Later in the month I returned to some of my spring lockdown favourite local places. One, further up on the Towy involved hacking a 500m path through the brambles which had grown up since my last visit. Laden with camera, lens, tripod, pop-up hide, and machete it was worth it. As soon as I got the hide set up this young Cormorant appeared, and spent the next 20 minutes preening and drying off his feathers. (Curiously cormorants can’t waterproof their plumage with oil like other sea-birds.) The low sun was directly behind him which made for some interesting light effects:After Christmas the rain began to recede and I went in search of the flock of Redwings which spends the winter around the old Neuadd. I had seen them nesting in Iceland where they are quite approachable. Here though they flee at the first sight of people so are difficult to photograph. Are they different birds of have they learnt to behave differently? The Gwenlais valley past Penstacan is gorgeous in the other seasons, but in damp cloudy winter, uninspiring until I got to a clearing above the forestry and could look out over the Towy valley. Could be worse! 

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Best of November

The month began in the middle of the two week “Circuit Breaker” in Wales during which we were told not to travel. Infections had been rising to a dangerous level in parts of the country and this 2 week lockdown was intended to take the pressure off the health service.

On Guy Fawkes day – now scarcely celebrated in the village, most preferring the American festival of throwing-stuff-away which is Halloween – the sun came out. Walking out of the village I captured something of the light and colour of the season here.

Half of all British families feed birds in the winter with the result that, at the same time as most species of farmland birds are in rapid decline, those which can adapt their feeding habits to our preferences are now at maximum numbers. I have set up 3 feeders and try to vary the offerings in the hope of encouraging and photographing slightly less common bird table visitors. It has been a partial success, and no wildlife-based list of seasonal pictures could omit the Greater Spotted Woodpecker.

One of our neighbours has recently taken up Pigeon racing, and I was delighted to be able to photograph his small flock doing circuits and then landing on the church tower.

By the 15th I was free to travel again and did a two day tour of our nearest bit of coast – Pembury, Bury Port and Llanelli. The highpoint for me was catching a Spring Tide and watching a  huge flock of Oyster Catchers wheeling round the long redundant pier at Pembury Harbour.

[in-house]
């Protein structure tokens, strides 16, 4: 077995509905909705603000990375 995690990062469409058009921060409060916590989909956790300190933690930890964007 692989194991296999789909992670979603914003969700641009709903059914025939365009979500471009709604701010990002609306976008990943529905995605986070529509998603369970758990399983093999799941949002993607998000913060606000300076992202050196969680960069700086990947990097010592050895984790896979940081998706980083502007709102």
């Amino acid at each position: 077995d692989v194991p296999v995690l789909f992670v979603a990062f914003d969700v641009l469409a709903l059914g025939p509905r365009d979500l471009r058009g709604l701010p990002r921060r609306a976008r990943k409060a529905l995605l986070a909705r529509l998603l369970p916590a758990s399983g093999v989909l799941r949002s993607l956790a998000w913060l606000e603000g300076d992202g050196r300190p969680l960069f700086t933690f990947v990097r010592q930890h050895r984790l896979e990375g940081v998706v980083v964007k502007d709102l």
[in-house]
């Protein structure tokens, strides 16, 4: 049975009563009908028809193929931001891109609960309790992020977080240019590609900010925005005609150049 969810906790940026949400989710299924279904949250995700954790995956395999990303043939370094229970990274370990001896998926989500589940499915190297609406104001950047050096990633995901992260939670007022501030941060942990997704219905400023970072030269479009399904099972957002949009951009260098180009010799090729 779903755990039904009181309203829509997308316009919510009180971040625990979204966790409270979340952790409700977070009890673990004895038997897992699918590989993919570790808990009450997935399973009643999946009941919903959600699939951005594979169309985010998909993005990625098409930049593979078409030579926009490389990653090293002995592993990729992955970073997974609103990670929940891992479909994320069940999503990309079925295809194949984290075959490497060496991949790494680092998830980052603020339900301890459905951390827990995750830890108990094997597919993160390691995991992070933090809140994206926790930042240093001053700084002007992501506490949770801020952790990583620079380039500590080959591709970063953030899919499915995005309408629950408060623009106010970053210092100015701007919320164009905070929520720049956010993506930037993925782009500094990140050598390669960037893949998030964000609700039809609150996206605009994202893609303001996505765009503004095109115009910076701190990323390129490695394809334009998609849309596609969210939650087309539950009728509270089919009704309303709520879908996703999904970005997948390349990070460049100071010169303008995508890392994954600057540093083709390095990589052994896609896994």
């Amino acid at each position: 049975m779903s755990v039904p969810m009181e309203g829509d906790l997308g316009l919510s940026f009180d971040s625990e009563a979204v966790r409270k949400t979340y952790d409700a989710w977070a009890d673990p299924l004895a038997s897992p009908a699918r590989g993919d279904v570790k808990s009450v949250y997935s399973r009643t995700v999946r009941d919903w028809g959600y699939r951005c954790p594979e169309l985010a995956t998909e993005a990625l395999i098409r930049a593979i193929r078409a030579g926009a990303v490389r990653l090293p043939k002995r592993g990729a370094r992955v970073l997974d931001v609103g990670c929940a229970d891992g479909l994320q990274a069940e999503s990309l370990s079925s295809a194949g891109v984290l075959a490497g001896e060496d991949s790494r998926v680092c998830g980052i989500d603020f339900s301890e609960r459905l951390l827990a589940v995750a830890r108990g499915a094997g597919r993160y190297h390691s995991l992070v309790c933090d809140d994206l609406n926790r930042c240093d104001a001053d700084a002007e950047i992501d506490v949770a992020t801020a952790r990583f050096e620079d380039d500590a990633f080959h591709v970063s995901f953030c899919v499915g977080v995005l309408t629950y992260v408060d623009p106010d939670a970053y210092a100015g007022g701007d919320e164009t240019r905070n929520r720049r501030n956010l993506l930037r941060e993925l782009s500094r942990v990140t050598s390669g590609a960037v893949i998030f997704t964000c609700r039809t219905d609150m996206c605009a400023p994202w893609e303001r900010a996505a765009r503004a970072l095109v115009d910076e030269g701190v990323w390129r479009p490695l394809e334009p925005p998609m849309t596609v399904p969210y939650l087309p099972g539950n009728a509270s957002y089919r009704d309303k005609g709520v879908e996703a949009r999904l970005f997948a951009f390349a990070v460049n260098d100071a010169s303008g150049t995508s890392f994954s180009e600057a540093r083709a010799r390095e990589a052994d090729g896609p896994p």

Another thrill was the flock of Black Tailed Godwits at Penclacwydd.It was a cold and blustery day with little to see, but a patch of golden light through the sleet gave me this image.

I have a sort of tradition of visiting  Dryslwyn castle in the winter. This time it was draped in a luminous mist which seemed to give some special tonal quality to this Song Thrush, but that may be just me.

Back at the bird feeders the sparrows were frantically flapping to keep their places against more agile and more powerful competitors.

At the end of the month I did a longer trip west to Newport, Aberteifi and Bosherston. Most of the visual highlights were covered in my posts here:  and here:  but I didn’t mention a bird known to those who visit the bridge at Newport (Pembs) regularly. This Magpie has learnt how to beg for food and waits around for visitors, especially favouring those carrying long lenses!

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Winter Light in West Wales

Teifi Marshes occupy a flat valley floor to the east of Aberteifi. The nature reserve, run by the Wildlife Trusts, was linked to the county town (aka Cardigan) by rail and water. The trains are long gone, but the line of the track now provides road access to the visitor centre. Although so close to the town, there is no road link and it feels a very wild place.

It was cold, frosty and misty when I was there and the light in the afternoon and early morning was spectacular.